Does anyone have some experience to use dwdm monofiber mux/demux ( ex.
fiberstore ) about 68km using a ADFA ? Have I to use a DCM( for chromatic
dispersion ) on this distance? When I have to use a DCM ?

Rodrigo Augusto
Gestor de T.I. Grupo Connectoway
* rodrigo@connectoway.com.br <mailto:rodrigo@connectoway.com.br>
( (81) 3497-6060
( (81) 8184-3646
( INOC-DBA 52965*100

You have to use DCM when the chromatic dispersion caused by your distance exceeds what your receiver optical module can handle.

So the answer is "it depends". If you're using 1GBASE-DWDM optics then you'll be fine, if you use 10GBASE DWDM optics then it depends on the distance they were designed to handle, if you buy the 40km ones then you should have DCM.

Buy 80km sfp+ dwdm modulesŠ c21 and c51.
On this scenario a don¹t have a EDFA, only put these sfp+ and I have link
on other side( 60km) but I have a -19dbm and other side I have -21dbm( ddm
sfp+ output).. I think I have a better signal than thisŠ because I use
80km sfp+ and my distance is 60kmŠ can I have a chromatic dispersion? I
think to use a EDFA, but i¹m not sure thisŠ if I have a chromatic
dispersion I have to use a DCM not a ADFA or a boosterŠ

Rodrigo Augusto
Gestor de T.I. Grupo Connectoway
* rodrigo@connectoway.com.br
( (81) 3497-6060
( (81) 8184-3646
( INOC-DBA 52965*100

First: buy a power meter. They are really cheap and the only way to know
for sure how much signal you got. It will also tell you how much launch
power you have. The fiberstore modules are listed as 0 to +5 dBm launch
power - if you got lucky it might be +5 and if you got a lower end module
it might be close to 0. Obviously this makes a huge difference for how much
power you get on the other end. Also it is said that the laser will lose
power over time.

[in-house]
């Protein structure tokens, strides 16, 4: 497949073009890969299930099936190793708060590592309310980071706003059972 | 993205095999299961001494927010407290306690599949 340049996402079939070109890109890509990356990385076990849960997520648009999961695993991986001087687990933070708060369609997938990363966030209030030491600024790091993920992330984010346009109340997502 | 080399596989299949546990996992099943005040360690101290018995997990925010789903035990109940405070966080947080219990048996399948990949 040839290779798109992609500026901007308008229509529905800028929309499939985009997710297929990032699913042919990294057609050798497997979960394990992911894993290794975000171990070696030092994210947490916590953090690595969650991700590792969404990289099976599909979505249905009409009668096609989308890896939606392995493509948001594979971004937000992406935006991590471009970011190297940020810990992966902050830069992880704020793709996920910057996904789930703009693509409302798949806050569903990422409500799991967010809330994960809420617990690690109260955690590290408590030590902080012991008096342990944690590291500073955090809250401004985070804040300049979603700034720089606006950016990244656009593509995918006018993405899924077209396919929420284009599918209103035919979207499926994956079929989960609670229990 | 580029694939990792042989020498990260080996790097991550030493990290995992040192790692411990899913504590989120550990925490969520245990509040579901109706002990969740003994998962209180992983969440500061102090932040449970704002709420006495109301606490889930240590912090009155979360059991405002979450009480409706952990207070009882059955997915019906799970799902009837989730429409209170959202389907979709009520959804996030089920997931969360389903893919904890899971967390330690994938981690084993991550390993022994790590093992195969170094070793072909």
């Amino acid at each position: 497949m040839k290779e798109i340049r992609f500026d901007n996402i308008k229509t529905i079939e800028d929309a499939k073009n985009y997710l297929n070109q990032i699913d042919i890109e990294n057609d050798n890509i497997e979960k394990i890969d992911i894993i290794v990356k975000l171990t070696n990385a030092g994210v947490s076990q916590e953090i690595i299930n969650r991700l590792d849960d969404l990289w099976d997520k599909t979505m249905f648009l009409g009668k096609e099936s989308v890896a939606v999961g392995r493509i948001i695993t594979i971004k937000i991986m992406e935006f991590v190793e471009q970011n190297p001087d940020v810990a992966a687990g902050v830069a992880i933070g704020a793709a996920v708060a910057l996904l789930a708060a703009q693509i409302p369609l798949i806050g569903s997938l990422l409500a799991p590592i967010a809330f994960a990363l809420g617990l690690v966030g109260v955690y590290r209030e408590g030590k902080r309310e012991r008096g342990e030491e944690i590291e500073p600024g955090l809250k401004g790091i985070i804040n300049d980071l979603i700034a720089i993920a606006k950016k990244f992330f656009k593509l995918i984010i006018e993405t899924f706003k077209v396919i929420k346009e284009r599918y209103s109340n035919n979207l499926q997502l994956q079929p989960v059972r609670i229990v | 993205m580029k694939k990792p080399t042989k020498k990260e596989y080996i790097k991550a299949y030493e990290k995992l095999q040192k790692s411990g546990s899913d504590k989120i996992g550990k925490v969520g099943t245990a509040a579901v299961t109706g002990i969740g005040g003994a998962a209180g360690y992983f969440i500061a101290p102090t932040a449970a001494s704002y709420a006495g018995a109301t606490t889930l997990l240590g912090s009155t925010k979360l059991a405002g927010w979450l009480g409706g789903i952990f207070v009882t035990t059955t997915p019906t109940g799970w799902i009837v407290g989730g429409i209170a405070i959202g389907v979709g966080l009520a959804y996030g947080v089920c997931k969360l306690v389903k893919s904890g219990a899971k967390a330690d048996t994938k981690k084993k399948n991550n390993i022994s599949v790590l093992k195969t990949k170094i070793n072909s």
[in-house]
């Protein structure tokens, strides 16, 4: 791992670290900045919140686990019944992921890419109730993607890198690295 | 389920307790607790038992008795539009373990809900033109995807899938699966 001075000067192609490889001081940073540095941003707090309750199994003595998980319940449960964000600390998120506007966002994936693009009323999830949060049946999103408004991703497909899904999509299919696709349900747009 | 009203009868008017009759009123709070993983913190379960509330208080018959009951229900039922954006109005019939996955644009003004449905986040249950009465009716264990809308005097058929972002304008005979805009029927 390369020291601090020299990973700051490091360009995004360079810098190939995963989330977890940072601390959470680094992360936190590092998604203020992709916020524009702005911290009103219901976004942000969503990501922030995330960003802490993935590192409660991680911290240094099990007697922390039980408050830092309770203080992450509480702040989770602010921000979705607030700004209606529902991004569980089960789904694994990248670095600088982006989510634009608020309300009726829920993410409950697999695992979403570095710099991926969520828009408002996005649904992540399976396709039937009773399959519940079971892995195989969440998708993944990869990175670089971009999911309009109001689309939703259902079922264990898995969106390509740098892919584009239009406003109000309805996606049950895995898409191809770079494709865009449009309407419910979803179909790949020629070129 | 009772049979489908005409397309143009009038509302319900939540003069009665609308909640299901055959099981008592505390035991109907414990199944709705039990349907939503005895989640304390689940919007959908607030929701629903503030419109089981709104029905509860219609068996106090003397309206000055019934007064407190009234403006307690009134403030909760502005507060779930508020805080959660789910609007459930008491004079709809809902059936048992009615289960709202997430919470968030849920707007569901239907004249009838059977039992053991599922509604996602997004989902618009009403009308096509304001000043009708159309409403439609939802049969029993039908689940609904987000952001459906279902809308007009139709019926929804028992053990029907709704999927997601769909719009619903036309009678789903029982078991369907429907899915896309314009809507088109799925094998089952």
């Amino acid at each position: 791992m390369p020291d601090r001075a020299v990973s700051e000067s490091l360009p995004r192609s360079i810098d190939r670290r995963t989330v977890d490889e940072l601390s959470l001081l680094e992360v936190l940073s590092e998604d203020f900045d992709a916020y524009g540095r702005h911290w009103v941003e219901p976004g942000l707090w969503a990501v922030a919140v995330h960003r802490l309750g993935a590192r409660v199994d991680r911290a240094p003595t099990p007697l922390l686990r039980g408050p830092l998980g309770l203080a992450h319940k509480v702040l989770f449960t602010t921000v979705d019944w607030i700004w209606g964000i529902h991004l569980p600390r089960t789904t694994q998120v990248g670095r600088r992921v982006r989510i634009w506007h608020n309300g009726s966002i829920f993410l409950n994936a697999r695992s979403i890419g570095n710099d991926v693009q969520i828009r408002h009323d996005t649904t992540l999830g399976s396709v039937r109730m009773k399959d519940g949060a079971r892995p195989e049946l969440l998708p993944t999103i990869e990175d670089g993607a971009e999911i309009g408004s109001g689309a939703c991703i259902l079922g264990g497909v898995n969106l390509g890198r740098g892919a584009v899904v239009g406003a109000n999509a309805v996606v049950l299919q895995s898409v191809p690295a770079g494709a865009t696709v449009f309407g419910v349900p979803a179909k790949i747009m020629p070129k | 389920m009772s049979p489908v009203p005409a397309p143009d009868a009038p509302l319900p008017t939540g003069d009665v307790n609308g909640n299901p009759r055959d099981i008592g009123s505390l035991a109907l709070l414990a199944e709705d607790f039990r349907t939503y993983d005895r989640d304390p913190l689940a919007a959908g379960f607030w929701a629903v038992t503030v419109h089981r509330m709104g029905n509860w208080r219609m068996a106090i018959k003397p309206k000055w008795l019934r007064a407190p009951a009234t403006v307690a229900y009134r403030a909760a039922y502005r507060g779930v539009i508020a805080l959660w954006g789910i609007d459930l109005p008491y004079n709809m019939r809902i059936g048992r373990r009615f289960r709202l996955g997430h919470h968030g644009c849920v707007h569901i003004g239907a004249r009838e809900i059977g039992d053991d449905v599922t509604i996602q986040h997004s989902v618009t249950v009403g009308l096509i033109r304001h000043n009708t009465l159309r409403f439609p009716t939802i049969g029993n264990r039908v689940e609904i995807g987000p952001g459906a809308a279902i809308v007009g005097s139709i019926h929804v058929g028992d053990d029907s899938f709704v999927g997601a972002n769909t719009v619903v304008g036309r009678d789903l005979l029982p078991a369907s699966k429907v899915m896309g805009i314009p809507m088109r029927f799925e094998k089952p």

Second you need to think in terms of power budget, not distance. So you got
68 km and the module is rated for 80 km - but not all fiber is not born
equal. A power meter allows you to measure the true link loss.

Third you did not tell what DWDM multiplexer you are using. A 44 channel
DWDM multiplexer from Fiberstore can have up to 4.5 dB insertion loss. You
might have two of those on your link for a total of 9 dB loss. Your 80 km
module has a 23 dB link budget, so this leaves you with 23-9 = 14 dB
budget. If your fiber has 0.25 dB loss per km, that is only 56 km.



I think the OP is asking about whether it should account for chromatic
dispersion or not. Intramodal dispersion may very well be a limit on your
link even the power budget (as presented before) is fine. As Mikael said,
I would stick to the specs from the manufacturer for that specific module,
or rent an OTDR and make the measurements.

Nothing is wrong with the fiber... Attenuation is good... Gbics specs says -23db as a limit of your sensibility ...i have tried to put bidi sfp+ 80km on this fiber and have -25dbi on other side( not connect) this module have -20dbi sensibility ...
This scenario have a 4 channels... And i use 2 10gb channels... C21 and c22 on side A and c51 and c52 on side B....